https://www.youtube.com/watch?v=bP15k--P9jo Currently I’m reading the third book in “GONE” series called “LIES” – it’s a cool ultra-blue book (each book in the “GONE” series has the sides covered with color which I’d never seen before!) and it focuses on further developments within FAYZ (Fallout Alley Youth Zone). What’s FAYZ? Here’s a short synopsis: Adults are gone. They’ve just disappeared. Perdido Beach has been sealed off the rest of the world by a gigantic dome and kids are forced to fend for themselves. Some kids have developed mutant powers – fire-shooting, anti-gravity – you name it! This might sound like a far-stretched scenario, and I have to admit that we’re little likely to encounter mutant kids in real life. Some things, however, are almost universal, and it’s the way we, humans, behave in emergency situations and unusual circumstances. Whether it’s FAYZ or simply how you react in a situation when your own safety is threatened on the street, for example – that’s when the TRUE “YOU” is being revealed. Such situations shape our personalities, and that’s exactly what I’m talking about in this video! You’re welcome to tune in and you’re also welcome to post comments below! Happy reading, Robby ;-)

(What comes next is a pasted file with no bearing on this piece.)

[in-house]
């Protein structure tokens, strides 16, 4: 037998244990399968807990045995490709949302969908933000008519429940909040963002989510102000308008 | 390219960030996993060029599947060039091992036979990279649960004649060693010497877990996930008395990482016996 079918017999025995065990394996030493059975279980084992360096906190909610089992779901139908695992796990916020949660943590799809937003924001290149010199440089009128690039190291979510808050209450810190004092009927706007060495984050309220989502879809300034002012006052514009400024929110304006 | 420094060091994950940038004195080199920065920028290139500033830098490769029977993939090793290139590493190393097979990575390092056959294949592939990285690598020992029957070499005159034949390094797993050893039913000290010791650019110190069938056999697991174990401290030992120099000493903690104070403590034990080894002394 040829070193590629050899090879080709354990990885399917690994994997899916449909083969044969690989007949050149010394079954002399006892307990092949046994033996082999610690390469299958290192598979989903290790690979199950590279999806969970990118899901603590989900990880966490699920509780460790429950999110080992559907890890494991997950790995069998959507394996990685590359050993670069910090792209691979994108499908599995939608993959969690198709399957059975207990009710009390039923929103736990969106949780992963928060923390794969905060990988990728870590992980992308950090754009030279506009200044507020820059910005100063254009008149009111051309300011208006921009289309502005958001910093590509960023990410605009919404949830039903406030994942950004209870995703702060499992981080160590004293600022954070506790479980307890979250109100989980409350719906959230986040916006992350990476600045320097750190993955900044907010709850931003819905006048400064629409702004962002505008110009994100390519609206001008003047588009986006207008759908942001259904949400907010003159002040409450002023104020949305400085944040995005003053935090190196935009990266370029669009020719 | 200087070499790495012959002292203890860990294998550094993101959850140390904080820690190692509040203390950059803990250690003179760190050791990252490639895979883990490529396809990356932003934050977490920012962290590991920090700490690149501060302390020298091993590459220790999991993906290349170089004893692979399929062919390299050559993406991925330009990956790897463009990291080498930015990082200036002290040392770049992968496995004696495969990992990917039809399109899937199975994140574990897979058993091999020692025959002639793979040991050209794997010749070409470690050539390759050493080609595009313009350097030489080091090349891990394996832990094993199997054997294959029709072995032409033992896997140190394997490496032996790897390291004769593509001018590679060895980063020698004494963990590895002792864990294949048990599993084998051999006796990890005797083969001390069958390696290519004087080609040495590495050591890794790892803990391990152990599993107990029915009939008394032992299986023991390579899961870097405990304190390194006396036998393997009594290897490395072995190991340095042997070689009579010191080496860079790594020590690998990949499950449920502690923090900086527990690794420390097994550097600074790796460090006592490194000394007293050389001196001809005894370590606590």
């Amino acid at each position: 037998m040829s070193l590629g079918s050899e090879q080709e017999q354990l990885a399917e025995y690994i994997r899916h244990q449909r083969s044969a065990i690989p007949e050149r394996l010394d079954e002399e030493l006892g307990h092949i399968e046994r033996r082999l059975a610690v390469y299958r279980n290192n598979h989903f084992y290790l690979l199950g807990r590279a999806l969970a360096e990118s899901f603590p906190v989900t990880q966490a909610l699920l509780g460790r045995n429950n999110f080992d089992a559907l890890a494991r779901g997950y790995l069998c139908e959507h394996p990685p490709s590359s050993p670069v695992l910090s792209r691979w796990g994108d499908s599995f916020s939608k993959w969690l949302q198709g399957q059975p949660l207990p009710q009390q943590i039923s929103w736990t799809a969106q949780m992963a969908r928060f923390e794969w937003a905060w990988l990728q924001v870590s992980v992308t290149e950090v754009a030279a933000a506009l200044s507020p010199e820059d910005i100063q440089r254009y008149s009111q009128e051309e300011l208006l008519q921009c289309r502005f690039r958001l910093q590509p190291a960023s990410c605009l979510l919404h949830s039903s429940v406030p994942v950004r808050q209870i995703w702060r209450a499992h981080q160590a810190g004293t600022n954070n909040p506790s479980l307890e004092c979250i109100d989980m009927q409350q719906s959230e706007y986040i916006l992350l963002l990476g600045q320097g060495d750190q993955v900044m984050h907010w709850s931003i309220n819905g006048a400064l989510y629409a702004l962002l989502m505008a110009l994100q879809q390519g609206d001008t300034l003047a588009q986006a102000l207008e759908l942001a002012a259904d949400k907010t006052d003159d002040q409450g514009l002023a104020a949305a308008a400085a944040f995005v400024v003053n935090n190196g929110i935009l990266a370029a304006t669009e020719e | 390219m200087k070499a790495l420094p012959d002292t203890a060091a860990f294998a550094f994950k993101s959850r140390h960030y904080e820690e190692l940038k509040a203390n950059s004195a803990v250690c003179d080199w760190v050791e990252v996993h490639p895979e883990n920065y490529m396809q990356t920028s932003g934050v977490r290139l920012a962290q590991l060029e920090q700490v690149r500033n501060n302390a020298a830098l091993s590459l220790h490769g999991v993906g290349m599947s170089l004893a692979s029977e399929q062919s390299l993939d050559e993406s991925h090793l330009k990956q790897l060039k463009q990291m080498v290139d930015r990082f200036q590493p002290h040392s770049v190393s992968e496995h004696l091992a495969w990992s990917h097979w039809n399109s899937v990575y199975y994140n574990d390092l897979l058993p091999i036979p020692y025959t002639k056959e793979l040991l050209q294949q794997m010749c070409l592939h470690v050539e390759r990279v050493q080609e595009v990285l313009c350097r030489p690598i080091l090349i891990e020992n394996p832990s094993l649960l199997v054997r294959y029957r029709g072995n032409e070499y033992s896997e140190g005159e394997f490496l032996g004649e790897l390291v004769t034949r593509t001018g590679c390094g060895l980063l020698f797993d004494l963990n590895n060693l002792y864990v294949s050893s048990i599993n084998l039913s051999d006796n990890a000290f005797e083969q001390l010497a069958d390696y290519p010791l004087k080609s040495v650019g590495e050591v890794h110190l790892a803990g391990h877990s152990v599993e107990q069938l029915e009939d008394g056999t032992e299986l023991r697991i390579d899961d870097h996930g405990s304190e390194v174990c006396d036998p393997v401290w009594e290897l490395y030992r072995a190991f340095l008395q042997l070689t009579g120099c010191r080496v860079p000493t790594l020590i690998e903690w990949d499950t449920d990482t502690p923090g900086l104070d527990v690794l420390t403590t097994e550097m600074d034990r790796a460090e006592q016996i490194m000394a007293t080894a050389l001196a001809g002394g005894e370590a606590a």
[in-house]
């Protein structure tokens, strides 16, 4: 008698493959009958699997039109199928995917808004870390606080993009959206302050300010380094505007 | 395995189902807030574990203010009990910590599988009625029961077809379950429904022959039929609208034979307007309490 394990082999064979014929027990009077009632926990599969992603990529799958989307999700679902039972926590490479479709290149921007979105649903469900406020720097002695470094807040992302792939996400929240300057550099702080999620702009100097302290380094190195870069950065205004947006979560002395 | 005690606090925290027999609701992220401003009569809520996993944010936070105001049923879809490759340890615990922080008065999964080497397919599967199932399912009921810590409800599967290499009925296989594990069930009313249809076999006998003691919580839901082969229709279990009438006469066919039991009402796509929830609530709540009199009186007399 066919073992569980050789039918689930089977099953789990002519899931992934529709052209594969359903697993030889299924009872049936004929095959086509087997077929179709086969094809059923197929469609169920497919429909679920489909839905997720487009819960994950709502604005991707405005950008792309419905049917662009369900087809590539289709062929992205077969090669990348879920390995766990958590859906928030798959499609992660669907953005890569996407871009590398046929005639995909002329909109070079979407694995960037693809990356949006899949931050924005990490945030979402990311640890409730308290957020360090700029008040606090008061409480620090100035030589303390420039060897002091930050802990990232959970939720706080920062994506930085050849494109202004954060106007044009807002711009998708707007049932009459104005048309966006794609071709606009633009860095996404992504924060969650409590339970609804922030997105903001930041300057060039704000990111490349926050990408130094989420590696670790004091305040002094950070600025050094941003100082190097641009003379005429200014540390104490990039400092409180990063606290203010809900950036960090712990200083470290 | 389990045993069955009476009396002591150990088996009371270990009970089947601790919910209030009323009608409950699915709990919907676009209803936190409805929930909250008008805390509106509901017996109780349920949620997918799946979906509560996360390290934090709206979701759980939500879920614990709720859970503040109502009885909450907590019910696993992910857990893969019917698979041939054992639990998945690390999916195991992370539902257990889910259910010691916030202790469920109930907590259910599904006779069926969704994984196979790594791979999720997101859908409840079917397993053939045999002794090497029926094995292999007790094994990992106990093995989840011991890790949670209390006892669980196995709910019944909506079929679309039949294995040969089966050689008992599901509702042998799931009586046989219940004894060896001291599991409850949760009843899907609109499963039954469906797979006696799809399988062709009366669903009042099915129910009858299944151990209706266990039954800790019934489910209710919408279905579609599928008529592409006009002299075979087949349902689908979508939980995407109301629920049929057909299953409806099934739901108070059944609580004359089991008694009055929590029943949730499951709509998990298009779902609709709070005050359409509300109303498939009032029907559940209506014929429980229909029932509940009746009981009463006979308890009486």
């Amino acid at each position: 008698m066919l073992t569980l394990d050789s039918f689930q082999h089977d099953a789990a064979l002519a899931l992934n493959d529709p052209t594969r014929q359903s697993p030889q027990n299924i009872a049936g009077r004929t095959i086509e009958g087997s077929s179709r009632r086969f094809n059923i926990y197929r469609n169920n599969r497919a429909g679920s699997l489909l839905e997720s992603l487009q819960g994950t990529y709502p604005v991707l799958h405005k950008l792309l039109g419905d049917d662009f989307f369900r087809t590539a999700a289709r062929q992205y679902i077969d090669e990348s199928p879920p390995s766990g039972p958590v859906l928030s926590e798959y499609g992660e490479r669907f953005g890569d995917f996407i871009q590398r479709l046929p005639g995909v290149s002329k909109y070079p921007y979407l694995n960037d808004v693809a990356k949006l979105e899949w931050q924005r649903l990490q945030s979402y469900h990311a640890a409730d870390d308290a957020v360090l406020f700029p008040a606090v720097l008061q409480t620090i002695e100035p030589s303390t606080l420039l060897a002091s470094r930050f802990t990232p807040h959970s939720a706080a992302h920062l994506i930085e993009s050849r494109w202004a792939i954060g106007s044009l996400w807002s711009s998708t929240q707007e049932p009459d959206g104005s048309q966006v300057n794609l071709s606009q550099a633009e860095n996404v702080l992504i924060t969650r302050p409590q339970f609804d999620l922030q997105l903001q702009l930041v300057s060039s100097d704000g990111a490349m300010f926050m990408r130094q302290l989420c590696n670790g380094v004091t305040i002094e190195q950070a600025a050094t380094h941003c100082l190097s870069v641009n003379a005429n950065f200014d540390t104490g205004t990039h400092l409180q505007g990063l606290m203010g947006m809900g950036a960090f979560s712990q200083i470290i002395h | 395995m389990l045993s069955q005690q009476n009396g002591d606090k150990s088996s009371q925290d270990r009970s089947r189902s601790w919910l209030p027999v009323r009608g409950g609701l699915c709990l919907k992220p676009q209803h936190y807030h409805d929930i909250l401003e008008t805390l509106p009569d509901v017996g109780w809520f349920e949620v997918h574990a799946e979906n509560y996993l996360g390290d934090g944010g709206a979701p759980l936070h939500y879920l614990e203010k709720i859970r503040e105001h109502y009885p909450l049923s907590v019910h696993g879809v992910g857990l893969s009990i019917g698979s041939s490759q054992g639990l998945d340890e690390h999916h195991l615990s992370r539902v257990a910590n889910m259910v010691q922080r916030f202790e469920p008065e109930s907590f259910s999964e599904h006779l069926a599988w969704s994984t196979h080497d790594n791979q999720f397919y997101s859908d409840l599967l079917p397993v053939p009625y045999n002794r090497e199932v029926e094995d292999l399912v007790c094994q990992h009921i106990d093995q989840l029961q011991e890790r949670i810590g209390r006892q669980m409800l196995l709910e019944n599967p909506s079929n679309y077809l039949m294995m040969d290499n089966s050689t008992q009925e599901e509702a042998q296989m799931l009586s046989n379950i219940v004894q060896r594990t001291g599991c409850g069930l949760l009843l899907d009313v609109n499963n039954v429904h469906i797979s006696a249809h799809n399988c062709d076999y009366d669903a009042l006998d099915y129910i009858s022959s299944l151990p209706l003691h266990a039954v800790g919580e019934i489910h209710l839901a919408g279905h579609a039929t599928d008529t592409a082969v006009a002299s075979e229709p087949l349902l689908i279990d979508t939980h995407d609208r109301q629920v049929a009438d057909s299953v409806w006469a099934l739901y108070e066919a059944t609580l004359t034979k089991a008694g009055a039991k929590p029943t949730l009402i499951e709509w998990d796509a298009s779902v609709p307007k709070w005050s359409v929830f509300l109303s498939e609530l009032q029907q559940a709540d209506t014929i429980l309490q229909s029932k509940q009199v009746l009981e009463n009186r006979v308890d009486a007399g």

30-day Vocabulary Acquisition Course- Day 22- What a small world!